Can the IRS Tax My Social Security Benefits?

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Jeffrey Johnson is a legal writer with a focus on personal injury. He has worked on personal injury and sovereign immunity litigation in addition to experience in family, estate, and criminal law. He earned a J.D. from the University of Baltimore and has worked in legal offices and non-profits in Maryland, Texas, and North Carolina. He has also earned an MFA in screenwriting from Chapman Univer...

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UPDATED: Jul 16, 2021

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Whether your social security benefits are taxable is largely determined by your age and if you earn income in addition to receiving social security benefits. (Read about the Social Security program at https://law.freeadvice.com/government_law/social_security_law/.)

Social security benefits are exempt from taxation if either one of two conditions are met by the taxpayer. First, if the taxpayer has reached full retirement age, there is no limit on how much they earn and their social security benefits are exempt from taxation. For people born in 1943 through 1954, the full retirement age is 66. Beginning in 2017, the full retirement age will increase gradually each year until it reaches age 67 for people born in 1960 or later.

Second, if social security benefits are the only source of income, they will not be subject to taxation and it is not necessary to file an income tax return. However, if you do not meet either one of these conditions, then it is possible for the IRS to tax your social security benefits based on your income.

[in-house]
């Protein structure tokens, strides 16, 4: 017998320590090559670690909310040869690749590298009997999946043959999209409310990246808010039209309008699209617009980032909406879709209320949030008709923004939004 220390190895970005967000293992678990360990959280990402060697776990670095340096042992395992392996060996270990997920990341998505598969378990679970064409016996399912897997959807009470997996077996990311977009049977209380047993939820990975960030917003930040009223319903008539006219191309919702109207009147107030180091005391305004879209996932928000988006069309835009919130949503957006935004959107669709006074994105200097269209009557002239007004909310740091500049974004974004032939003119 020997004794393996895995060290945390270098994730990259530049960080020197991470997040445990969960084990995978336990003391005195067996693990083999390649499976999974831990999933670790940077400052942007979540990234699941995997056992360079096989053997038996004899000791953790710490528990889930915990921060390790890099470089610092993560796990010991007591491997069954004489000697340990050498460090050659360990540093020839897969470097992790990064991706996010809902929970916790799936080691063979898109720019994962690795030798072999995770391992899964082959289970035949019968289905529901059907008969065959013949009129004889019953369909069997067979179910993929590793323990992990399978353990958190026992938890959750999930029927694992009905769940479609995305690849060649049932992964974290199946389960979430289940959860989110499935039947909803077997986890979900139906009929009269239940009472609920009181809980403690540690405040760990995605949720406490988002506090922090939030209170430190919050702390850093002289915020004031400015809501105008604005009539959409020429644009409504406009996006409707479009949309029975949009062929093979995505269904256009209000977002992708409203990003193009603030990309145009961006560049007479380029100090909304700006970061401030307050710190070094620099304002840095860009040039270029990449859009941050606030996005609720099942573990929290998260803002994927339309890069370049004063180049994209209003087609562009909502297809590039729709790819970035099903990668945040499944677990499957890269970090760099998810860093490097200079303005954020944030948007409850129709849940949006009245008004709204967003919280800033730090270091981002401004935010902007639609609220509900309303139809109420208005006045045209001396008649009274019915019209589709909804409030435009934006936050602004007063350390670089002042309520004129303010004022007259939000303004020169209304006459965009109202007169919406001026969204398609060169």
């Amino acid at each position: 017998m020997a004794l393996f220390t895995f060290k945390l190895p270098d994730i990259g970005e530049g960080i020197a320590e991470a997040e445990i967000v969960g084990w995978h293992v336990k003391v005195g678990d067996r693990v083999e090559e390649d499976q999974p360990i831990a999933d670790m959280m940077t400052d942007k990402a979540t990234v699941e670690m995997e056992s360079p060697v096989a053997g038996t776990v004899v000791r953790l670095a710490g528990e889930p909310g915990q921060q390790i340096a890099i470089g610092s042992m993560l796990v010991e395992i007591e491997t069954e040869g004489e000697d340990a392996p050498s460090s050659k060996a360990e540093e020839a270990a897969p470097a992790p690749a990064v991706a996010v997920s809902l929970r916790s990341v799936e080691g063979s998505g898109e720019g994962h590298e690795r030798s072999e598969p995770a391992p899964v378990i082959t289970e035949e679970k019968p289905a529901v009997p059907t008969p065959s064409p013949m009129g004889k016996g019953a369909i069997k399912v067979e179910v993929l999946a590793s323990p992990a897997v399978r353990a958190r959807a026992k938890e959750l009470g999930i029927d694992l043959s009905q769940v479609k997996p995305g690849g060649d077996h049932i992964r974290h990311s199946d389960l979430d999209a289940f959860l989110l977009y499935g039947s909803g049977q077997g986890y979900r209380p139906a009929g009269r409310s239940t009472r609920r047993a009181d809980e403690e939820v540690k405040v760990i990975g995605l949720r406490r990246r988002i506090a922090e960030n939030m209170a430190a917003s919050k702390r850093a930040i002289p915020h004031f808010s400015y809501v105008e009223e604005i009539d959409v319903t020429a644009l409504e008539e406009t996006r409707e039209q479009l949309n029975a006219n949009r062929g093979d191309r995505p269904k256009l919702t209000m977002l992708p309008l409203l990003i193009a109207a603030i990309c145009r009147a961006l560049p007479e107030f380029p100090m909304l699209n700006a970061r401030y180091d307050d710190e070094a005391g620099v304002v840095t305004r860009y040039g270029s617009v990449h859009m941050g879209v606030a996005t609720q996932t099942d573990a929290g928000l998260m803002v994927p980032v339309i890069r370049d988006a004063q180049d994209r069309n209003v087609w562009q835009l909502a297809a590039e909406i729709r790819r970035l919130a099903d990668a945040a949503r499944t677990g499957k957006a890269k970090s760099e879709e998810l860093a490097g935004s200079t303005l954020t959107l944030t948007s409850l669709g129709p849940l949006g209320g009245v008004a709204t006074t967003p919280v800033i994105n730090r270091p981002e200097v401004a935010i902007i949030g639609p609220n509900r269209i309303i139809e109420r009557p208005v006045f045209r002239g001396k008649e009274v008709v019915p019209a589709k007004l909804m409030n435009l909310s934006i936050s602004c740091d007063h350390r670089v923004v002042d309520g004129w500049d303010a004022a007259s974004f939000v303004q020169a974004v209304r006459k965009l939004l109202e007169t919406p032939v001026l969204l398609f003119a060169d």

Why Pay Taxes on Benefits Already Paid for?

Taxpayers often ask why they have to pay tax on benefits that they already paid for over the course of time through payroll deductions. Under current law, if your income exceeds a certain level, a portion of social security benefits will become taxable. The rationale for this law is that taxes should be based on your total income and if income increases then taxes should increase as well.

Combined income is what determines how much of your income will be taxable. The IRS defines combined income as taxable income plus any tax-exempt interest and half of the amount of your social security benefits. Based on that total, the taxpayer can be either exempt from taxation or have a large portion of income subject to taxation.

Many taxpayers get around this by simply not working as they see no incentive in working in addition to receiving social security only to see their benefits taxed heavily. For 2018, if a social security beneficiary’s income exceeds $17,040, for every $2 above the earnings limit, $1 in benefits will be withheld.  However, if you find it necessary to work while receiving social security benefits, you can choose to have anywhere from 7% to 25% of your benefits withheld by filing a form W-4V, Voluntary Withholding Request, and file it with the Social Security Administration. If your situation changes and you no longer need to have taxes withheld, you can re-file the same form to stop withholding.

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